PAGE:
The message of each letter is structured in a set pattern: (1) the church and city are identified; (2) Christ’s character is revealed; (3) the church is commended (except Sardis and Laodicea); (4) compromise is condemned (except Smyrna and Philadelphia); (5) the church is counseled; (6) there is a call to commitment; and (7) compensation is promised to overcomers.

Ephesus: The Loveless Church

Ephesus was one of the oldest and largest cities in Asia. During the first century it was a major city in the Roman province of Asia Minor. It was the crossroads of civilization in that day, noted for its great library, opulence, and wealth. Politically, it was a free city and home to the Roman governor of the province. Ephesus was located on the Cayster River, three miles from the Aegean Sea, and had a major harbor where ships could unload their cargo. Caravan routes from cities in the north, south, and east converged in Ephesus, making it a leading commercial center.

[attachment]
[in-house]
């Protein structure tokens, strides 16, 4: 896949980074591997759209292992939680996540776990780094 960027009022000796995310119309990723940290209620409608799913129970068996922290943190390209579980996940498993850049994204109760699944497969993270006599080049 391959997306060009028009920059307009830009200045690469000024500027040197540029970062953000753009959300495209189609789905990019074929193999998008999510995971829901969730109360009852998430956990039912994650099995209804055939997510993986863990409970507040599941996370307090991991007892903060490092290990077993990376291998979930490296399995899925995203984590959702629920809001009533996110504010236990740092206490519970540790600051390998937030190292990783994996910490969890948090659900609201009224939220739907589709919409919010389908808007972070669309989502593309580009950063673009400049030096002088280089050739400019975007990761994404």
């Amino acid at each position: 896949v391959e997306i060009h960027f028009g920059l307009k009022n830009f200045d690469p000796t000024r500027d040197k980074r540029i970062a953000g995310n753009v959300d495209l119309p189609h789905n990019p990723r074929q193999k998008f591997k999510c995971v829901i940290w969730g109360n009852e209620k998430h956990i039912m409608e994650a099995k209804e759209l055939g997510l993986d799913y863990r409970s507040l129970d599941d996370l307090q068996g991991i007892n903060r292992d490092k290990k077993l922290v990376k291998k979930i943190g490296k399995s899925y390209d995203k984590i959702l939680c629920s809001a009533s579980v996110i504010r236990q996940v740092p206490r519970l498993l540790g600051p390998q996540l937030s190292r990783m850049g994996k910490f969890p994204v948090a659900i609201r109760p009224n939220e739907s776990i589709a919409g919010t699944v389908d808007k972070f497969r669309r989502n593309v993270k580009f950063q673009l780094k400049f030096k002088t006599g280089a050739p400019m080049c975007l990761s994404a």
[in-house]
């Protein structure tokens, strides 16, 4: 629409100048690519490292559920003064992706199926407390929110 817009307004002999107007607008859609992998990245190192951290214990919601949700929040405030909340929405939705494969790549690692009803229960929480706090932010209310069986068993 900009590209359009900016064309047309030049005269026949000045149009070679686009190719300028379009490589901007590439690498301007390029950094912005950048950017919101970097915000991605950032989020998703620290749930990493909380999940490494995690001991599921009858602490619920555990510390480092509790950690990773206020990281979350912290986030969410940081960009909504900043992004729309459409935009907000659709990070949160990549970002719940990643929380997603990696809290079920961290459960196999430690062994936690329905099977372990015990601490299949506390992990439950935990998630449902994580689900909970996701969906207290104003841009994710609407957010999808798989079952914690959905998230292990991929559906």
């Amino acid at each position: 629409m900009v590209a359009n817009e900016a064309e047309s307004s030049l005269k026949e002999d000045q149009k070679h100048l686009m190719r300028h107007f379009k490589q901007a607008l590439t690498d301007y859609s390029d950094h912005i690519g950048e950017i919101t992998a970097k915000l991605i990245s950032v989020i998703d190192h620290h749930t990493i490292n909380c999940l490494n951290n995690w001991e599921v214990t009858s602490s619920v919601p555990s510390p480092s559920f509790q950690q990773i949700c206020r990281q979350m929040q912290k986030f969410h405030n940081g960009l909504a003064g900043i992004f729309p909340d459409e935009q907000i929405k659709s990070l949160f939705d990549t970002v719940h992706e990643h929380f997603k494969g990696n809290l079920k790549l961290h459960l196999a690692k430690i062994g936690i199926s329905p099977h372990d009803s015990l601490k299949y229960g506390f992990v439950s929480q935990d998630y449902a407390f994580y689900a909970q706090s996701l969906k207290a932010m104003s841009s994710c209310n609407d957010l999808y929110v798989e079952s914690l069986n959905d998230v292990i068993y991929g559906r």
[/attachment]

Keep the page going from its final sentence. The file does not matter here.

Religiously, the Ephesians worshipped Diana, the goddess of the woodlands and fertility, among other things (Gr. Artemis). The temple of Diana was one of the wonders of the world, dating back to the sixth century BC, and religious prostitution and orgies flourished in that temple.

Paul founded the church at Ephesus, where he spent three years preaching and teaching, and it became a missionary center from which all of Asia heard the gospel (Acts 19:8–10).

Christ directed His letter to “the angel [messenger] of the church of Ephesus” (v. 1). The word messenger refers to the pastor who, with the other six pastors, was said to be in the Lord’s “right hand” (v. 1), a symbol of His authority and power. The Lord protected, controlled, and cared for these men and held them accountable for their ministry. Jesus “walketh in the midst of the seven golden lampstands [churches]” (v. 1) and was mindful of their spiritual condition.